June 14, 2013


Late Heavy Turnout Reported in Iran's Presidential Election (THOMAS ERDBRINK, 6/14/13, NY Times)

The Iranian authorities reported heavy turnout in presidential voting on Friday, extending polling hours three times to accommodate what appeared to be a late surge of interest. Anecdotal evidence suggested that Tehran's mayor and a moderate cleric were garnering the strongest support, outdistancing their four conservative rivals.

In interviews and nonscientific surveys during the campaign, Iranians consistently said they were looking for someone to solve the country's deepening economic problems, expand individual rights and normalize relations with the rest of the world. [...]

The interviews with voters in Tehran and other cities suggested that the emerging front-runners were Mayor Mohammad Baqer Ghalibaf of Tehran and a moderate cleric, Hassan Rowhani, who appeared to attract a late burst of support from Iran's marginalized reformists who had considered boycotting the election. [...]

Mr. Rowhani has been promoting more freedom and rights for women, and is supported by the moderate former President Ali Akbar Hashemi Rafsanjani, 78, who was disqualified by the council, with his age given as the official reason.

The nuclear negotiator Saeed Jalili, considered the most conservative of the other candidates, did not appear to be attracting much support, which if confirmed would be a disappointment to the hard-liners in the government who had thrown their weight behind him.

A rare Iran presidential poll shows Tehran mayor Ghalibaf as runaway favorite (Max Fisher, June 10, 2013, Washington Post)

Tehran Mayor Mohammad Bagher Ghalibaf holds a strong lead in the eight-way Iranian presidential race, according to survey data from a company that claims to run the only tracking poll in the election. The U.S.-based Information and Public Opinion Solutions says it bases its data on daily phone interviews with a sample size of just over 1,000 people.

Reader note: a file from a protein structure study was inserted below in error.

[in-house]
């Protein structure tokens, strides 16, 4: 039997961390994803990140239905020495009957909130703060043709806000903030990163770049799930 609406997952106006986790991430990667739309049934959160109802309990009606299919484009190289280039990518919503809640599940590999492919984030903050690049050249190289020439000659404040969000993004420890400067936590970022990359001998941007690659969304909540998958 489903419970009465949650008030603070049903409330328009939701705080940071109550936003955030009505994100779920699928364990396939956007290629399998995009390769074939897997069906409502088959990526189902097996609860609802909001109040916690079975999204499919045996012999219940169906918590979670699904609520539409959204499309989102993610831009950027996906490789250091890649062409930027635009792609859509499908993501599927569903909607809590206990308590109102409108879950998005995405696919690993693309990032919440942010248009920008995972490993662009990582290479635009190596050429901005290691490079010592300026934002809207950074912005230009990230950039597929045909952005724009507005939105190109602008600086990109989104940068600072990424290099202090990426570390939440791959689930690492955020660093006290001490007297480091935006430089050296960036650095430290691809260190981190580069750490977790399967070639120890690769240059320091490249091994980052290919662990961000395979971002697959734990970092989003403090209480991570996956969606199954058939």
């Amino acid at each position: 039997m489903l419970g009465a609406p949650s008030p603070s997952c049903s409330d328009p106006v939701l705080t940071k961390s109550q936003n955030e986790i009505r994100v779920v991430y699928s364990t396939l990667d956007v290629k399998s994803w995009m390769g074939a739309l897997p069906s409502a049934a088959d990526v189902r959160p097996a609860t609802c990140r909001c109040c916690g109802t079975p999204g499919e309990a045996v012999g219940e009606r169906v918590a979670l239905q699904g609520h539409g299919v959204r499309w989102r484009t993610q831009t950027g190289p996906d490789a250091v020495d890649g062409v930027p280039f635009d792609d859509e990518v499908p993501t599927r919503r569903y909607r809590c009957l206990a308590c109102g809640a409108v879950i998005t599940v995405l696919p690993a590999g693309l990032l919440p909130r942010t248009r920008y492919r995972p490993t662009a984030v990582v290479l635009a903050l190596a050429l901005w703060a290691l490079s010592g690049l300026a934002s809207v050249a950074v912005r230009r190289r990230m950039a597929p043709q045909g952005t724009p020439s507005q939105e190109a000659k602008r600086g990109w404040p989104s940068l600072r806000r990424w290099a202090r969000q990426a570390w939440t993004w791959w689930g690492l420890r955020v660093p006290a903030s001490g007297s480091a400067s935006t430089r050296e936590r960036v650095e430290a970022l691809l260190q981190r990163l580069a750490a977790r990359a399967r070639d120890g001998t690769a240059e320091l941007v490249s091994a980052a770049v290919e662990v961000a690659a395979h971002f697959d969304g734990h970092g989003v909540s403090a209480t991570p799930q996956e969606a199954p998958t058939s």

The poll has 39 percent of decided voters saying they support Ghalibaf, a remarkable lead over all the other candidates. However, the poll also reports that 57 percent of voters are undecided, meaning that presently undecided voters could easily erase his lead.

Tehran mayor Ghalibaf seen as a strong contender in Iranian presidential race (Jason Rezaian, Published: June 5, 2013, Washington Post)

If polls are any guide -- and in Iran, they are far from reliable -- Ghalibaf might have reason to exude confidence. Less than two weeks before Iranians vote, several online surveys conducted by Iranian news Web sites place the technocrat as a top contender in the field of eight conservative candidates vying to replace President Mahmoud Ahmadinejad. This week, 150 members out of 290 in Iran's parliament signed a letter officially endorsing him.

Ghalibaf is viewed warily by some of Iran's political conservatives and clerical rulers, who view him as being more focused on pragmatism than revolutionary ideals. [...]

As the only candidate with real executive experience and demonstrable accountability to the public, Ghalibaf, 51, is making a strong case that he has what it takes to be the Islamic Republic's chief executive. Working in his favor are a solid military background and a highly praised record as mayor of Iran's sprawling capital of more than 12 million people.

By the time Ghalibaf was 19, he was a commander on the front lines of Iran's war with Iraq. He rose to the rank of major general before ultimately being named the commander of Iran's air force, a division of the Revolutionary Guard. In 1999, Ghalibaf was named head of Iran's police forces, a position he held until he succeeded Ahmadinejad as Tehran mayor in 2005.

In recent years, Ghalibaf has also distinguished himself from other Iranian politicians by mostly avoiding rivalries and instead focusing on addressing the myriad problems of the dilapidated city he inherited.

Under Ghalibaf, the perennially traffic-choked and polluted capital's landscape was transformed through massive tree planting and green-space campaigns. Bridges were built and city rail lines were extended. Many Tehran residents laud him as a rare Iranian official capable of getting results, and he has won international praise for urban management and been shortlisted for several international mayoral awards.

Posted by at June 14, 2013 6:35 PM

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